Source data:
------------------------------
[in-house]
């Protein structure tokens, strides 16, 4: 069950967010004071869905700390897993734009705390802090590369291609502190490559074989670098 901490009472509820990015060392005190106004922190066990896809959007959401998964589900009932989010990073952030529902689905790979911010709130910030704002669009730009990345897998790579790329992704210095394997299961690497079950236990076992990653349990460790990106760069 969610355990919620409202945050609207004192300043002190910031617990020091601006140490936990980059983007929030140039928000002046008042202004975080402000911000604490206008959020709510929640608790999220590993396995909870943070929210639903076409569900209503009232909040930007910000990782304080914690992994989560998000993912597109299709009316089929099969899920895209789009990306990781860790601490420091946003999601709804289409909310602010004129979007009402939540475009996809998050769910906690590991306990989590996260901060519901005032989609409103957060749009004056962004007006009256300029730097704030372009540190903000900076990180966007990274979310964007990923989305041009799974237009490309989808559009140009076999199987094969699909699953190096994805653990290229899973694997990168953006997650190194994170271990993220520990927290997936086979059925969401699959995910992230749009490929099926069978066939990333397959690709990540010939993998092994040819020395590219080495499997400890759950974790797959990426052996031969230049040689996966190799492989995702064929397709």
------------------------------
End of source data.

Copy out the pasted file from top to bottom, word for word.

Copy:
[in-house]
């Protein structure tokens, strides 16, 4: 069950967010004071869905700390897993734009705390802090590369291609502190490559074989670098 901490009472509820990015060392005190106004922190066990896809959007959401998964589900009932989010990073952030529902689905790979911010709130910030704002669009730009990345897998790579790329992704210095394997299961690497079950236990076992990653349990460790990106760069 969610355990919620409202945050609207004192300043002190910031617990020091601006140490936990980059983007929030140039928000002046008042202004975080402000911000604490206008959020709510929640608790999220590993396995909870943070929210639903076409569900209503009232909040930007910000990782304080914690992994989560998000993912597109299709009316089929099969899920895209789009990306990781860790601490420091946003999601709804289409909310602010004129979007009402939540475009996809998050769910906690590991306990989590996260901060519901005032989609409103957060749009004056962004007006009256300029730097704030372009540190903000900076990180966007990274979310964007990923989305041009799974237009490309989808559009140009076999199987094969699909699953190096994805653990290229899973694997990168953006997650190194994170271990993220520990927290997936086979059925969401699959995910992230749009490929099926069978066939990333397959690709990540010939993998092994040819020395590219080495499997400890759950974790797959990426052996031969230049040689996966190799492989995702064929397709």